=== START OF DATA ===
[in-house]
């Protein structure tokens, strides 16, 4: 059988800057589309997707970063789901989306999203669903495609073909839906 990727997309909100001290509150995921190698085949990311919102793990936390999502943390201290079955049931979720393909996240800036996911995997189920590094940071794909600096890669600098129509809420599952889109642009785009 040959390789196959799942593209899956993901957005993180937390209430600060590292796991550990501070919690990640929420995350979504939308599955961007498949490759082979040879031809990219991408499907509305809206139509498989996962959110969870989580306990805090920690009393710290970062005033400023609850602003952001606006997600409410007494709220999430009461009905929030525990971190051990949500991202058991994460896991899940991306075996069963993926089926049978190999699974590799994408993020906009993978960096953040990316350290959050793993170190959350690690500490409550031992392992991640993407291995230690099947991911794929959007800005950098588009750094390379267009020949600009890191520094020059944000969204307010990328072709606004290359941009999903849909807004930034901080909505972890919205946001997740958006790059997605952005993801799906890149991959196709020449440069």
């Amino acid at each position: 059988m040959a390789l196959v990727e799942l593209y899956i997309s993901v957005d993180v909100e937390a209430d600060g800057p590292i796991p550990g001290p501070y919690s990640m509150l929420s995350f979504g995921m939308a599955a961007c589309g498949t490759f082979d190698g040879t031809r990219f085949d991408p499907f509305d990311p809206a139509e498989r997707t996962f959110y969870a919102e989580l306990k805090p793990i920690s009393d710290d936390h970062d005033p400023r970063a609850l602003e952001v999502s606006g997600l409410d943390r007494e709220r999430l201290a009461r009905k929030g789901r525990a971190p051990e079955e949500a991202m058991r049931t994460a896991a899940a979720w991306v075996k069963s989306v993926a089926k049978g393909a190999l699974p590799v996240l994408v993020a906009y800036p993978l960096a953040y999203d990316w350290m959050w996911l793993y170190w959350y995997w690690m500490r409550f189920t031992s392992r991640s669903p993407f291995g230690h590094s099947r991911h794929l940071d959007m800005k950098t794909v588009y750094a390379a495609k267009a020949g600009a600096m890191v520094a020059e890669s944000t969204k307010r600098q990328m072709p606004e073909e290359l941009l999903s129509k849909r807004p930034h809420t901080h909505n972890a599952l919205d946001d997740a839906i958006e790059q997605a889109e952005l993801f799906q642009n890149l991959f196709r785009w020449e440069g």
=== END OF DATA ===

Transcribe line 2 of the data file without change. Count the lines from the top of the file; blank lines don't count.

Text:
């Protein structure tokens, strides 16, 4: 059988800057589309997707970063789901989306999203669903495609073909839906 990727997309909100001290509150995921190698085949990311919102793990936390999502943390201290079955049931979720393909996240800036996911995997189920590094940071794909600096890669600098129509809420599952889109642009785009 040959390789196959799942593209899956993901957005993180937390209430600060590292796991550990501070919690990640929420995350979504939308599955961007498949490759082979040879031809990219991408499907509305809206139509498989996962959110969870989580306990805090920690009393710290970062005033400023609850602003952001606006997600409410007494709220999430009461009905929030525990971190051990949500991202058991994460896991899940991306075996069963993926089926049978190999699974590799994408993020906009993978960096953040990316350290959050793993170190959350690690500490409550031992392992991640993407291995230690099947991911794929959007800005950098588009750094390379267009020949600009890191520094020059944000969204307010990328072709606004290359941009999903849909807004930034901080909505972890919205946001997740958006790059997605952005993801799906890149991959196709020449440069």